Emma Mitchell is an author, mental health advocate, naturalist, illustrator and designer-maker. She studied Natural Sciences at Cambridge, spent time in academia studying molecular cell biology and was an technology consultant in emerging technologies in Silicon Fen until 2008, when her struggles with depression and anxiety led her to begin writing about the positive impact of both nature and time spent creatively on mental health.
Emma has written and presented films for BBC Springwatch and appeared on BBC Countryfile, Radio 4’s Woman’s Hour and Ramblings. She is a Guardian Country Diarist and has contributed pieces on nature and mental health for the Times, Big Issue, inews & Psychologies magazine.
Emma has been teaching creative workshops with a focus on mental health for more than a decade. She taught Anita Rani to cast yarrow in silver on BBC Countryfile and has taught classes at the Victoria & Albert museum, Cambridge University Botanic Gardens and Highgrove.
In Emma’s classes students learn the techniques needed to make and draw beautiful things, but crucially she combines this with teaching the science that explains why and how spending time creatively can shift brain biochemistry to improve mental health.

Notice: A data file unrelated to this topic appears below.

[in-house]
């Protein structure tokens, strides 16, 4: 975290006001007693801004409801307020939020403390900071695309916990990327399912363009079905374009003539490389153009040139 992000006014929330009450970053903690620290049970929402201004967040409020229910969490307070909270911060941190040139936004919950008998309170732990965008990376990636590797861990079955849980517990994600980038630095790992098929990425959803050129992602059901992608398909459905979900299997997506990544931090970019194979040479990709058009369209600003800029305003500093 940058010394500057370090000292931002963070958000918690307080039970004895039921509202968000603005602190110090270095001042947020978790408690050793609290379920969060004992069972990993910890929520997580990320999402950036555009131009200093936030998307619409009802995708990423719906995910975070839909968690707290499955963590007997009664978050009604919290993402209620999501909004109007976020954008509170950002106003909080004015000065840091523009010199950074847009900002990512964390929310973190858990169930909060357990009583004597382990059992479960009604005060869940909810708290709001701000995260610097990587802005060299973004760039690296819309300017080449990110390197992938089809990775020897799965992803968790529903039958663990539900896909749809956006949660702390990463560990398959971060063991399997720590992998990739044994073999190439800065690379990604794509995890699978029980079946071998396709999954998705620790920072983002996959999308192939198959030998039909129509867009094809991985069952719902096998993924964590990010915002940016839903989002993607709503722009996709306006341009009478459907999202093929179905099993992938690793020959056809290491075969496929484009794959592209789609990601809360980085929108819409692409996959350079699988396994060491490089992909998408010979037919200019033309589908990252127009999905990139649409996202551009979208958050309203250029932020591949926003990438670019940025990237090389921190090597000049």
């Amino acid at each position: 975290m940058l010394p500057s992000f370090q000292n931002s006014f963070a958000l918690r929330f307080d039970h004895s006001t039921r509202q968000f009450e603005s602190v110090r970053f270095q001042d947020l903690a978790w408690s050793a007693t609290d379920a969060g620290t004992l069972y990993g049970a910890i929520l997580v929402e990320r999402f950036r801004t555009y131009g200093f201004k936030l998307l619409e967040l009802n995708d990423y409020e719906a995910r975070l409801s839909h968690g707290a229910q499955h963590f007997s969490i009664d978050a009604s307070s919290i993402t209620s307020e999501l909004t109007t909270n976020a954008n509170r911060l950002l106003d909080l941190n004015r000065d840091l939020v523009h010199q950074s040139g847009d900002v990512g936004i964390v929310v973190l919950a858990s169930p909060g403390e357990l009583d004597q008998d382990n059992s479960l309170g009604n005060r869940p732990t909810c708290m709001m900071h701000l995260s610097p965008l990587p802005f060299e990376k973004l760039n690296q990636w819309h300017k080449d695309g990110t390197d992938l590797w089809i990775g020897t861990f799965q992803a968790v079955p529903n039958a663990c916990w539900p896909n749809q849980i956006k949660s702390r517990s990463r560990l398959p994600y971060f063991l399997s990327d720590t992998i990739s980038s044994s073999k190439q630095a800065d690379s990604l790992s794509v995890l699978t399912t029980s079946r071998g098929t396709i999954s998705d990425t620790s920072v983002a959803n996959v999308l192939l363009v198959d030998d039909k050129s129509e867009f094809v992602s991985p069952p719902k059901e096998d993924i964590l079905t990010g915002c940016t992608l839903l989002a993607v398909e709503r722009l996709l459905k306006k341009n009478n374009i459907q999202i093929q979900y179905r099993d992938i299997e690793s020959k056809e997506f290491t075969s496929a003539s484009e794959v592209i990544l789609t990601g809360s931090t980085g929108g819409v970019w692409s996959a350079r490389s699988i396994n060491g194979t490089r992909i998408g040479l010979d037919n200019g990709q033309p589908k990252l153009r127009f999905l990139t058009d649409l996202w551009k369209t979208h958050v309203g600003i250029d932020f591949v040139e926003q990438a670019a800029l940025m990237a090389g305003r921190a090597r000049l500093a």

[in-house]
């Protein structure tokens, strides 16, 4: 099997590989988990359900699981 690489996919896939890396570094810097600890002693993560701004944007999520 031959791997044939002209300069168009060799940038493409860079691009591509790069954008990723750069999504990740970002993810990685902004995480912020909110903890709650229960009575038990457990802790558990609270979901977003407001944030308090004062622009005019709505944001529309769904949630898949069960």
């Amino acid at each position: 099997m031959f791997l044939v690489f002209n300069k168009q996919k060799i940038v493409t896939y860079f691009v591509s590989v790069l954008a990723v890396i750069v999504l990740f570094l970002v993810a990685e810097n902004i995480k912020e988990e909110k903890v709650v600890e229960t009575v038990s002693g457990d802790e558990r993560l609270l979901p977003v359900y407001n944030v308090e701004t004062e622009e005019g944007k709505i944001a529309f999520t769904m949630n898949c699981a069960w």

Until now all Emma’s workshops have been face to face, but as the pandemic continues she has developed two online courses:
The first course to be released will be focussed on casting nature finds to make intricate silver jewellery and how this process can lift your mood and alleviate anxiety. This is Emma’s sell-out workshop as featured on BBC Countryfile. You can enrol on Emma’s December silver workshop HERE (very limited spaces).
Emma’s second course will teach you how and why combining contact with nature and creativity can alter brain biochemistry and improve mental health so effectively and will include gathering nature finds, pressing plants, botanical illustration and workshops.
Enrolment opening soon…
All pieces shown were made by beginners in Emma’s workshops
Emma’s first book, Making Winter, a creative survival guide to the colder months, was published in 2017. Robert Macfarlane, one of Britain’s best known nature writers says it is ‘gentle, beautiful, skilled and creative‘ and the Sunday Times said: ‘…Emma has found a way to alleviate seasonal affective disorder with crafts and creativity.’
In her second book, The Wild Remedy, how nature mends us, Emma combines a detailed self- illustrated diary of her nature walks with scientific explanations for the impact they have on her mental health. The Wild Remedy was featured on BBC Spring- & Autumnwatch 2020, is a Sunday Times bestseller, the Guardian describes it as ‘excellent’ and Amy Liptrot, author of The Outrun and winner of the Wainwright prize calls it ‘…precise, gorgeous and inspiring‘.
The Wild Remedy will be out in paperback in December 2021.